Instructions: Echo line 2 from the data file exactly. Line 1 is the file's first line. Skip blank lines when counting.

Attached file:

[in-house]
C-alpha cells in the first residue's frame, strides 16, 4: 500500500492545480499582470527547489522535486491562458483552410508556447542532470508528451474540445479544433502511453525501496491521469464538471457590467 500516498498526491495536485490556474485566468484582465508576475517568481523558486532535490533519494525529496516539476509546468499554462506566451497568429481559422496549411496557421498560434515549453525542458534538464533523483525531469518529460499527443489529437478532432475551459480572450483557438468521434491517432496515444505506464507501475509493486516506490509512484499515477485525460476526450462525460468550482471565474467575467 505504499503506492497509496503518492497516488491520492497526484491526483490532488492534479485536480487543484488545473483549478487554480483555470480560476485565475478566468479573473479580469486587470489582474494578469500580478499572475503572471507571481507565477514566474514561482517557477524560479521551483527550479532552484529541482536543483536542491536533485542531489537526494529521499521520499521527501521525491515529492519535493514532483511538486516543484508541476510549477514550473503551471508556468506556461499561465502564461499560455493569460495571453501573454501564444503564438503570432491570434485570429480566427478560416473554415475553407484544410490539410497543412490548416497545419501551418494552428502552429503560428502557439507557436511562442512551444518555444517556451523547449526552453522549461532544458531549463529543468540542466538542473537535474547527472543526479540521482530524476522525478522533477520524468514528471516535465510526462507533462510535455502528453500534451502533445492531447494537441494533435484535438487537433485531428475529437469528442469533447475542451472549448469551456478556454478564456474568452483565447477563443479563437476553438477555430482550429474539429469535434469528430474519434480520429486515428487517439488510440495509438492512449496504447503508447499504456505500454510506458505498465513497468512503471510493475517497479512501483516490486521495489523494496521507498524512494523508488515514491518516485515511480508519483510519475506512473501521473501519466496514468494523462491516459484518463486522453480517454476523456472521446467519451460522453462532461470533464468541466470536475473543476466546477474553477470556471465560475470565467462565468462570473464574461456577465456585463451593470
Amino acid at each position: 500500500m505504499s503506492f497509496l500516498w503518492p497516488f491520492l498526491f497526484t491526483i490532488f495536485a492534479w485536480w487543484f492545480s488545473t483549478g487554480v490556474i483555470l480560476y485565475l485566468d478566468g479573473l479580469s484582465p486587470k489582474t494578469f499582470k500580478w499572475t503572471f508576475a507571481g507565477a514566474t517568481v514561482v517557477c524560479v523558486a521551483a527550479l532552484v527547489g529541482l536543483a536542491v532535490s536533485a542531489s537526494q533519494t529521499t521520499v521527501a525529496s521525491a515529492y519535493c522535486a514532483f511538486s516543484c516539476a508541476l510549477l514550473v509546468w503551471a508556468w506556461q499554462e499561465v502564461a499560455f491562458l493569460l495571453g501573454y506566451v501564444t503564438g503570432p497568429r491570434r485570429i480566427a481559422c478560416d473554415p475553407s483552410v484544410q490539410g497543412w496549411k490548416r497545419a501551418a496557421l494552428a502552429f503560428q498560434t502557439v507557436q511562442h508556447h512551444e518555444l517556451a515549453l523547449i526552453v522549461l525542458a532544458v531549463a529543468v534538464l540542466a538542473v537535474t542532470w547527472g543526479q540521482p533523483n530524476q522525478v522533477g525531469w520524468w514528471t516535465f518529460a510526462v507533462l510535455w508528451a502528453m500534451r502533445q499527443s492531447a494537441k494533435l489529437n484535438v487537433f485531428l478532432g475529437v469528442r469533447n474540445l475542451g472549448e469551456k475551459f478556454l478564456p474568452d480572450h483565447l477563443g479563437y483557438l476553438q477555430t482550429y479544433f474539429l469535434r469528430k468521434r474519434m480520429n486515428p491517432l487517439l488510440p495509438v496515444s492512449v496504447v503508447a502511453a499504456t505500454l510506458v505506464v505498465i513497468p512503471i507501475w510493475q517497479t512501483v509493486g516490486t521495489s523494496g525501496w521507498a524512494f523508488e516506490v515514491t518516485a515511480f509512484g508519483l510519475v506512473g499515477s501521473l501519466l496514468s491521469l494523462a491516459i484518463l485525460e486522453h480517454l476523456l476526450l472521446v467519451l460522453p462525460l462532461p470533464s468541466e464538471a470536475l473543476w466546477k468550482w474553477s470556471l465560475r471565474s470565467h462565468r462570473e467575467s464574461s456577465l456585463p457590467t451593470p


C-alpha cells in the first residue's frame, strides 16, 4: 500500500492545480499582470527547489522535486491562458483552410508556447542532470508528451474540445479544433502511453525501496491521469464538471457590467 500516498498526491495536485490556474485566468484582465508576475517568481523558486532535490533519494525529496516539476509546468499554462506566451497568429481559422496549411496557421498560434515549453525542458534538464533523483525531469518529460499527443489529437478532432475551459480572450483557438468521434491517432496515444505506464507501475509493486516506490509512484499515477485525460476526450462525460468550482471565474467575467 505504499503506492497509496503518492497516488491520492497526484491526483490532488492534479485536480487543484488545473483549478487554480483555470480560476485565475478566468479573473479580469486587470489582474494578469500580478499572475503572471507571481507565477514566474514561482517557477524560479521551483527550479532552484529541482536543483536542491536533485542531489537526494529521499521520499521527501521525491515529492519535493514532483511538486516543484508541476510549477514550473503551471508556468506556461499561465502564461499560455493569460495571453501573454501564444503564438503570432491570434485570429480566427478560416473554415475553407484544410490539410497543412490548416497545419501551418494552428502552429503560428502557439507557436511562442512551444518555444517556451523547449526552453522549461532544458531549463529543468540542466538542473537535474547527472543526479540521482530524476522525478522533477520524468514528471516535465510526462507533462510535455502528453500534451502533445492531447494537441494533435484535438487537433485531428475529437469528442469533447475542451472549448469551456478556454478564456474568452483565447477563443479563437476553438477555430482550429474539429469535434469528430474519434480520429486515428487517439488510440495509438492512449496504447503508447499504456505500454510506458505498465513497468512503471510493475517497479512501483516490486521495489523494496521507498524512494523508488515514491518516485515511480508519483510519475506512473501521473501519466496514468494523462491516459484518463486522453480517454476523456472521446467519451460522453462532461470533464468541466470536475473543476466546477474553477470556471465560475470565467462565468462570473464574461456577465456585463451593470